I worked on it. Draft, draft, draft, rewrite, rewrite, rewrite for like four years, sat in front of my computer one day and said, "This is not working." Threw out everything that wasn't working, threw out all the plot,. It wasn't like The Scarlet Letter at all. So I threw out the plot, threw out all the characters. I got down to two things. One was a character named Hester, and one was the title, Fucking A. I threw out Hester, kept the title, and I heard a voice in my head, "What about my play?" and I said, "You're not..." Hester says, "What about my play?" I say, " I'm cutting you because you don't work. It doesn't work. So I'm cutting everything that doesn't work." She says, "Oh yes, yes, yes. I have a play," and in five seconds, I had the whole story of a play. I knew that play wasn't called Fucking A. "So what's the name of your play?" She said, "In the Blood." I said, "Oh." So I very quickly was able to write a play called In the Blood which is about Hester La Negrita and her five children by five different fathers.

[ Key to Success ] Perseverance

She talks a lot about the hand of fate, "the big hand coming down on me." It's a big hand coming down on her, the hand of fate. And after I wrote that play, then I was able to go back and write a play called Fucking A, which is about another woman named Hester, Hester Smith, who is an abortionist. That play has songs in it and revenge. It's a revenge tragedy, that play. So I got two plays out of that.

You have to listen to those voices when they talk to you.

Suzan-Lori Parks: You do. The more I write, the more I feel that that's what my writing is all about.

I don't have anything to say. I don't have "a message." I have nothing to say. I have things to show, and my writing all comes from listening. The more I can listen, the more I can write. Once I think I have something to say, it's over. I can't hear anything, because I'm talking.

So you have to get out of the way of the play in order to write it down?

Suzan-Lori Parks: Yeah. Kind of tune it. Topdog was different. That was the one exception.

Was there a connection between Topdog/Underdog and your earlier work, The America Play?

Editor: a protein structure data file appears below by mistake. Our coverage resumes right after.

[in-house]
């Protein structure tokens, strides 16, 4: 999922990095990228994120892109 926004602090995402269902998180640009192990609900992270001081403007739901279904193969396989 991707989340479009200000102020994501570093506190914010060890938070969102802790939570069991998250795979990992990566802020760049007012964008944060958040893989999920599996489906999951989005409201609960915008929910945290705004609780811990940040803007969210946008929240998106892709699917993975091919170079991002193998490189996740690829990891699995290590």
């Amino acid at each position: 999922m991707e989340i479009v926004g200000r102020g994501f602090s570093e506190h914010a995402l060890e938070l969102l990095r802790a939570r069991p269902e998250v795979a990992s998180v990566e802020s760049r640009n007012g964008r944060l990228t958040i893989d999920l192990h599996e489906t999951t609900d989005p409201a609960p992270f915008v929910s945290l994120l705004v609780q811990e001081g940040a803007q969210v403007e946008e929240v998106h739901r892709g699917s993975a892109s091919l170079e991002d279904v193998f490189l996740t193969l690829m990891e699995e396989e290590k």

Suzan-Lori Parks: Well yes, the Abraham Lincoln thing. What's up with Abraham Lincoln? People ask me...

"Why do you write about Abraham Lincoln?" "Why do you choose Lincoln?" they ask me, someone asked me the other day. I finally realized, I don't choose Lincoln. Lincoln chooses me. It's a continual choosing, and I'm not sure why, but here I am. Yes. The America Play, which was produced in New York initially in 1994, a story about a Lincoln impersonator, an African American Abraham Lincoln impersonator. So it's about this guy who bore a strong resemblance to "Abraham Link-kuuuhn, he says. I say it like he does, "Link-kuuuhn," and he went out west and began to dig what he called "a replica of the Great Hole of History." So he was this digger -- ha, ha, joke -- and digging this hole -- ha, ha. It's a lot of silly jokes in that play. Digging this hole. Then in the second act, his family comes to look for him because they haven't heard from him in ages, and they find his remains, but that was the first time that Lincoln chose me.

It was literally as if he walked into the room. Not the historical Lincoln. This other guy, this black guy who looked just like him walked into the room, sat down, and started telling me, "There was once a man who bore a strong resemblance to Abraham Lincoln..." and all I was doing was just writing down what he said. It was trippy. Yeah! So that was in 1994-ish, and then in 1999, I was hanging out with a friend of mine, Emily Morris, a wonderful dramaturg, and I said to her, "Oh, I know what I'm going to write about. Two brothers: Lincoln and Booth." Ba-dump-bump. Ha ha! We started laughing, just like the canoe, Fucking A. Ha, ha, ha. It's always a joke, not a funny joke, but a joke with a hook, and I was hooked. I was hooked by the great fisherman, and I went home and wrote it quickly, and it was like silver liquid in my head.

[ Key to Success ] Vision